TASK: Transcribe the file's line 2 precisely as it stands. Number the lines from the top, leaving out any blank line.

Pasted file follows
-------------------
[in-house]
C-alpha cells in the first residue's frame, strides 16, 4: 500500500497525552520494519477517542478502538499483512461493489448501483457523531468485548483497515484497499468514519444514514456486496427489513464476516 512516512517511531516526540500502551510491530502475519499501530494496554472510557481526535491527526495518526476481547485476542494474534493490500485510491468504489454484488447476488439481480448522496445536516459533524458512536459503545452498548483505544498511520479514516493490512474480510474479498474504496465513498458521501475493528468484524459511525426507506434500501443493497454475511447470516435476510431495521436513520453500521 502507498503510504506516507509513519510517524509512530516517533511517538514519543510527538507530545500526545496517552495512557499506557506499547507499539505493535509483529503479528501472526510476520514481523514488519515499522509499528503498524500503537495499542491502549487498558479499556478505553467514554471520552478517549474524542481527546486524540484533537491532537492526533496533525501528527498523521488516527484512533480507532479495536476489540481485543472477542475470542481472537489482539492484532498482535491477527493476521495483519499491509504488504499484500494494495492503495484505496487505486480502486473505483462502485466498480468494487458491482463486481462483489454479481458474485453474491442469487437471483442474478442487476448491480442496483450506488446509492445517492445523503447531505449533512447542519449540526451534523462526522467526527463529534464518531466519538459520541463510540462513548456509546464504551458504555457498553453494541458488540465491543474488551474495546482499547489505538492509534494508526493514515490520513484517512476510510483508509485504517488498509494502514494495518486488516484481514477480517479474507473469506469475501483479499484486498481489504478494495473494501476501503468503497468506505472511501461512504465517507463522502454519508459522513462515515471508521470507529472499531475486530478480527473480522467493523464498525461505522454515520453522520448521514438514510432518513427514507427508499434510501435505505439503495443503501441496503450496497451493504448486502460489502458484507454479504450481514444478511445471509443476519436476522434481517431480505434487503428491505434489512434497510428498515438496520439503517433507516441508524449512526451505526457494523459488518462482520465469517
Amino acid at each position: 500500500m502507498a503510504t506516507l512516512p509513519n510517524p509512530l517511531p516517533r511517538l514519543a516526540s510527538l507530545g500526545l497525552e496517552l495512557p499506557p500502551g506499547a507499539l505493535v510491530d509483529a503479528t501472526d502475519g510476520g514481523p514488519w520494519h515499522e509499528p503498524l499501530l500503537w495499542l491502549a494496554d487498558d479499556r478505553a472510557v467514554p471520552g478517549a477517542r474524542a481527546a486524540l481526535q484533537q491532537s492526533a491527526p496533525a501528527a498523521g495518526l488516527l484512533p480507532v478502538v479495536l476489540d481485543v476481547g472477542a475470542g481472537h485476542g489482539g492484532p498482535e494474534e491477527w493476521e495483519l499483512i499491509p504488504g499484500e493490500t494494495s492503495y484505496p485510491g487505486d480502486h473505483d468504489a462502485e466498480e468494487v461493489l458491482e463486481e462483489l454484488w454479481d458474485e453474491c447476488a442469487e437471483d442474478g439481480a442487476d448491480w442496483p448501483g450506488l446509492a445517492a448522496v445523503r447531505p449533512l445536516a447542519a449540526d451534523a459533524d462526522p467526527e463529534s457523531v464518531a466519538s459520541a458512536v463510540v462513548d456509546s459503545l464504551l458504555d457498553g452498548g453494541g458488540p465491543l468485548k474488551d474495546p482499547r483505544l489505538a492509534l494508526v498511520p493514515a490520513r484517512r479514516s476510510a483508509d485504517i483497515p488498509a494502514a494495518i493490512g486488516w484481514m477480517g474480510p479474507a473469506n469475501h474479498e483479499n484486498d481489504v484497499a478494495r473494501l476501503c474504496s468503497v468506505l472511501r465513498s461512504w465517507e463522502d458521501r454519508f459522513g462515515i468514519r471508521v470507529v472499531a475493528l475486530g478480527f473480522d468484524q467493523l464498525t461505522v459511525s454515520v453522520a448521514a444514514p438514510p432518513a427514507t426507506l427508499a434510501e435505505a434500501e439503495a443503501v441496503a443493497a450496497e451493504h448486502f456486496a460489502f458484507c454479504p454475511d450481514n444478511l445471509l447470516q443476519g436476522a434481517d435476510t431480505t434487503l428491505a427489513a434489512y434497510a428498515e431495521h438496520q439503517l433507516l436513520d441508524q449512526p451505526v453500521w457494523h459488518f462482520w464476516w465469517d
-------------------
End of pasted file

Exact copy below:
C-alpha cells in the first residue's frame, strides 16, 4: 500500500497525552520494519477517542478502538499483512461493489448501483457523531468485548483497515484497499468514519444514514456486496427489513464476516 512516512517511531516526540500502551510491530502475519499501530494496554472510557481526535491527526495518526476481547485476542494474534493490500485510491468504489454484488447476488439481480448522496445536516459533524458512536459503545452498548483505544498511520479514516493490512474480510474479498474504496465513498458521501475493528468484524459511525426507506434500501443493497454475511447470516435476510431495521436513520453500521 502507498503510504506516507509513519510517524509512530516517533511517538514519543510527538507530545500526545496517552495512557499506557506499547507499539505493535509483529503479528501472526510476520514481523514488519515499522509499528503498524500503537495499542491502549487498558479499556478505553467514554471520552478517549474524542481527546486524540484533537491532537492526533496533525501528527498523521488516527484512533480507532479495536476489540481485543472477542475470542481472537489482539492484532498482535491477527493476521495483519499491509504488504499484500494494495492503495484505496487505486480502486473505483462502485466498480468494487458491482463486481462483489454479481458474485453474491442469487437471483442474478442487476448491480442496483450506488446509492445517492445523503447531505449533512447542519449540526451534523462526522467526527463529534464518531466519538459520541463510540462513548456509546464504551458504555457498553453494541458488540465491543474488551474495546482499547489505538492509534494508526493514515490520513484517512476510510483508509485504517488498509494502514494495518486488516484481514477480517479474507473469506469475501483479499484486498481489504478494495473494501476501503468503497468506505472511501461512504465517507463522502454519508459522513462515515471508521470507529472499531475486530478480527473480522467493523464498525461505522454515520453522520448521514438514510432518513427514507427508499434510501435505505439503495443503501441496503450496497451493504448486502460489502458484507454479504450481514444478511445471509443476519436476522434481517431480505434487503428491505434489512434497510428498515438496520439503517433507516441508524449512526451505526457494523459488518462482520465469517